Wednesday, June 20, 2007

Google Brain Implants: Not yet, likely never

You have to love the opening of this recent article about Google, sourced from Reuters, but written up by New Zealand TV:

Most people missed the announcement about how Google Inc. wants to burrow inside your brain and capture your most intimate thoughts. That's because it never happened. But Google, the world leader in web search services, is the focus of mounting paranoia over the scope of its powers as it expands into new advertising formats from online video to radio and TV, while creating dozens of new internet services.

Interestingly the article -- available online here -- quotes two people at Google who work on privacy. A lot of the recent Google/privacy stories, sparked by the Privacy International press release about its interim report, give the impression that nobody at Google bothers with privacy. The NZ story quotes Nicole Wong, "the Google attorney who oversees a team of lawyers who consider privacy and other policy issues that go into the making of each product," and Peter Fleischer, "Google's global privacy counsel."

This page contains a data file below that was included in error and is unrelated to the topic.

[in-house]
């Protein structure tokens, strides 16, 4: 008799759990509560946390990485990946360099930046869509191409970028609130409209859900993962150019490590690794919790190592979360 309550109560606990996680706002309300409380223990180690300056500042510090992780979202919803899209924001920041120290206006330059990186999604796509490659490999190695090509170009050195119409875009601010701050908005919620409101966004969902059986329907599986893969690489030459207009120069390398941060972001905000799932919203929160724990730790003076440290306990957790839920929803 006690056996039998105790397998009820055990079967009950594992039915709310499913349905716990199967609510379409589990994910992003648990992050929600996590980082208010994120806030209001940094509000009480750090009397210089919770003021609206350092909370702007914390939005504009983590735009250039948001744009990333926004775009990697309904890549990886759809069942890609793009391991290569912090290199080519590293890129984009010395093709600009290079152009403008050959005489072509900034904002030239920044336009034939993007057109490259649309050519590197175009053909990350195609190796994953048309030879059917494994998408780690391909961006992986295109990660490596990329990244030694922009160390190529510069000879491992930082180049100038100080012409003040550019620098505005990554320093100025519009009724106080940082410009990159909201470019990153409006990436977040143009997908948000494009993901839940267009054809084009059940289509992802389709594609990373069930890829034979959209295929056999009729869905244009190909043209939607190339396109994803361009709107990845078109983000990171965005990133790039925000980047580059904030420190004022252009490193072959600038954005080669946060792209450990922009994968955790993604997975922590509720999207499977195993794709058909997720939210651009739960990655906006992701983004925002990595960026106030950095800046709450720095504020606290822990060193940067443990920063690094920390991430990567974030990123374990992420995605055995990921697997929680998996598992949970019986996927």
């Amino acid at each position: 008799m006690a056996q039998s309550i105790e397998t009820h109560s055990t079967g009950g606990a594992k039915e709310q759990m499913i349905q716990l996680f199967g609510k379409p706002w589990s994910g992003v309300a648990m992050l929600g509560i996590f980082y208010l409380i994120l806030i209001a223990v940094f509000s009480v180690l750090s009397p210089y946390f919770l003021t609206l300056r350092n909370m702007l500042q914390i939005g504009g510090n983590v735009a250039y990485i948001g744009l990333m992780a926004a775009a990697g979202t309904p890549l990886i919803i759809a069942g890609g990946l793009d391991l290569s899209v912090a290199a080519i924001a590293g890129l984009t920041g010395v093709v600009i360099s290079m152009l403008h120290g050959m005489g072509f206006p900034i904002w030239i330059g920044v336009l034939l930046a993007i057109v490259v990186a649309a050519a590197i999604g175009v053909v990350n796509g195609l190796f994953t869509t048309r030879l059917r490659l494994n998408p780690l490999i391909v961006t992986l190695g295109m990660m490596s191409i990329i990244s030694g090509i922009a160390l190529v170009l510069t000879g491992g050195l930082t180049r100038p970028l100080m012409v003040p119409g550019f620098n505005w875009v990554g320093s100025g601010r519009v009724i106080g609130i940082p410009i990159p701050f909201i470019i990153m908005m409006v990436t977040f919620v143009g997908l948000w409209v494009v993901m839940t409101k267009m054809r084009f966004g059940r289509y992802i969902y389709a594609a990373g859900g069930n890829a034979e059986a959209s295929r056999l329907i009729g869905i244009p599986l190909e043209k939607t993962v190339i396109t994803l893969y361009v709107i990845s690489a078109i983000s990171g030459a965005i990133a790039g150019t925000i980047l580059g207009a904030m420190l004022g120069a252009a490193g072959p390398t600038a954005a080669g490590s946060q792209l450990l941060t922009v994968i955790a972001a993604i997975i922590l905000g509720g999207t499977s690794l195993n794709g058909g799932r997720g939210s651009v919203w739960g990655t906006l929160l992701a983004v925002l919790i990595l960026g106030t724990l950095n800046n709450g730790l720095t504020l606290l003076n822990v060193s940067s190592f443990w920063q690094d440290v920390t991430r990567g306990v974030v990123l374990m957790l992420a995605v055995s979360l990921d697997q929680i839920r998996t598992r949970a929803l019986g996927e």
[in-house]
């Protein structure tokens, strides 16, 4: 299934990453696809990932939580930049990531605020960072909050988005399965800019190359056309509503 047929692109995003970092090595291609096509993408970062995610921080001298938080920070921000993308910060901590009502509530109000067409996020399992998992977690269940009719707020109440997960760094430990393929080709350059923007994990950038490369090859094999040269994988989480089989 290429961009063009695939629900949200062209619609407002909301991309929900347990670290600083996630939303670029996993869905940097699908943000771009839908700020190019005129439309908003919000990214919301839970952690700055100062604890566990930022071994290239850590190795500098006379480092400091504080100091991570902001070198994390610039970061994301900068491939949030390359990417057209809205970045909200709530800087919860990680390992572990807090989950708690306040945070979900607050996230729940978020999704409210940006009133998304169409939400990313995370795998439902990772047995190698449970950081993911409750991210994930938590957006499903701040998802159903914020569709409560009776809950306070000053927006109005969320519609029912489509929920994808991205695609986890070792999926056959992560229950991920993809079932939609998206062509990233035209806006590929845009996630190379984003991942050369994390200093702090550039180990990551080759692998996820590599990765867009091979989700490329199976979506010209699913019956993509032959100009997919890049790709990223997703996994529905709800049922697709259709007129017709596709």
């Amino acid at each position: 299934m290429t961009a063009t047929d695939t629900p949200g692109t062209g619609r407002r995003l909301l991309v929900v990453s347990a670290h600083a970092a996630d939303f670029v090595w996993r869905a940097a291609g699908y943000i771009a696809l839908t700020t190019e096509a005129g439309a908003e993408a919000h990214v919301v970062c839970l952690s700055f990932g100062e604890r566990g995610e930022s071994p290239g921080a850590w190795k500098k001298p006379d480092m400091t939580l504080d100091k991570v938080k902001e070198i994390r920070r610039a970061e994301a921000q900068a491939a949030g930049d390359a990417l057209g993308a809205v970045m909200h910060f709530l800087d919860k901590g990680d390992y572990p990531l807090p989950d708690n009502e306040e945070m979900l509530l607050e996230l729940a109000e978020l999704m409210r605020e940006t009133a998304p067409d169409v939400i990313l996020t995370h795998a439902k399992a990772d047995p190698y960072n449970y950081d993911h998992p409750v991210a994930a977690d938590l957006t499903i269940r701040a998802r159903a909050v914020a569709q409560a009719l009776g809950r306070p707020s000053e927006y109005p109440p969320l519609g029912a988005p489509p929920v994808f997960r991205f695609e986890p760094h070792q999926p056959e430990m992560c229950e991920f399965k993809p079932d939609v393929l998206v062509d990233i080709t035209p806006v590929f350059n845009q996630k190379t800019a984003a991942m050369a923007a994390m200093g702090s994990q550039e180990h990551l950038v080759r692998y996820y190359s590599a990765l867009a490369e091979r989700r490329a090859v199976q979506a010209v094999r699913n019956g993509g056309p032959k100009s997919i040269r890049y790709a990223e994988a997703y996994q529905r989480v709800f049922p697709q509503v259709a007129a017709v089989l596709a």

So it sounds like Google has a lawyer devoted to privacy and another attorney leading a product review team that has privacy as part of its remit. This is clearly not enough for some privacy advocates and so, if I was Google I would very publicly create a job entitled Chief Privacy Officer and then hire someone with a good industry reputation for the post. That might allay the fears of privacy advocates. In the meantime I am keeping a watch out for any surveys that indicate consumers have any privacy fears that are keeping them away from Google.
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